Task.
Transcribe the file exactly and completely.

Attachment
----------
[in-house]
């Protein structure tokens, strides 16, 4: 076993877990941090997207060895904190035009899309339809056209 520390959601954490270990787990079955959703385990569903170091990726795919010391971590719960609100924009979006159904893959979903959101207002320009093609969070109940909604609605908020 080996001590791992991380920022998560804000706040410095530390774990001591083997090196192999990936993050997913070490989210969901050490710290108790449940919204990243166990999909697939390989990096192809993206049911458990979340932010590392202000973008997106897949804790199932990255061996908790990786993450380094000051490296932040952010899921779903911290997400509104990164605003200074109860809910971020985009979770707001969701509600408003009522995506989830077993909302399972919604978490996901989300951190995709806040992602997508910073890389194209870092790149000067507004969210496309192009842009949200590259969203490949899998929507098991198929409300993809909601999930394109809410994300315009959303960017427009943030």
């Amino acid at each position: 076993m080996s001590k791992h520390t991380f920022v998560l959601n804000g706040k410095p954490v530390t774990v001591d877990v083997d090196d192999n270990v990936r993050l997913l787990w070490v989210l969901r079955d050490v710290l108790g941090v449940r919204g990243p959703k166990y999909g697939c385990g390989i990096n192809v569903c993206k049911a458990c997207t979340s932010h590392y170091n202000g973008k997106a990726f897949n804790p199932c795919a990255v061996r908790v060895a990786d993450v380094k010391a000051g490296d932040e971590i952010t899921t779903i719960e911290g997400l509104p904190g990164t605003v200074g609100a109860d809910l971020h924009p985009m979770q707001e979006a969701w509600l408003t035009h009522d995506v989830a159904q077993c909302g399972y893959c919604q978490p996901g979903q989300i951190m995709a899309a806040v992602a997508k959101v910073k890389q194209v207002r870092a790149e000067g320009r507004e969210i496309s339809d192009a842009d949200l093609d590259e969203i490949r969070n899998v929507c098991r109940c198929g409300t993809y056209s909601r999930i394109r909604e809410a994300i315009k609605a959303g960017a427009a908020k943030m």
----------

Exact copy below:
[in-house]
């Protein structure tokens, strides 16, 4: 076993877990941090997207060895904190035009899309339809056209 520390959601954490270990787990079955959703385990569903170091990726795919010391971590719960609100924009979006159904893959979903959101207002320009093609969070109940909604609605908020 080996001590791992991380920022998560804000706040410095530390774990001591083997090196192999990936993050997913070490989210969901050490710290108790449940919204990243166990999909697939390989990096192809993206049911458990979340932010590392202000973008997106897949804790199932990255061996908790990786993450380094000051490296932040952010899921779903911290997400509104990164605003200074109860809910971020985009979770707001969701509600408003009522995506989830077993909302399972919604978490996901989300951190995709806040992602997508910073890389194209870092790149000067507004969210496309192009842009949200590259969203490949899998929507098991198929409300993809909601999930394109809410994300315009959303960017427009943030």
């Amino acid at each position: 076993m080996s001590k791992h520390t991380f920022v998560l959601n804000g706040k410095p954490v530390t774990v001591d877990v083997d090196d192999n270990v990936r993050l997913l787990w070490v989210l969901r079955d050490v710290l108790g941090v449940r919204g990243p959703k166990y999909g697939c385990g390989i990096n192809v569903c993206k049911a458990c997207t979340s932010h590392y170091n202000g973008k997106a990726f897949n804790p199932c795919a990255v061996r908790v060895a990786d993450v380094k010391a000051g490296d932040e971590i952010t899921t779903i719960e911290g997400l509104p904190g990164t605003v200074g609100a109860d809910l971020h924009p985009m979770q707001e979006a969701w509600l408003t035009h009522d995506v989830a159904q077993c909302g399972y893959c919604q978490p996901g979903q989300i951190m995709a899309a806040v992602a997508k959101v910073k890389q194209v207002r870092a790149e000067g320009r507004e969210i496309s339809d192009a842009d949200l093609d590259e969203i490949r969070n899998v929507c098991r109940c198929g409300t993809y056209s909601r999930i394109r909604e809410a994300i315009k609605a959303g960017a427009a908020k943030m």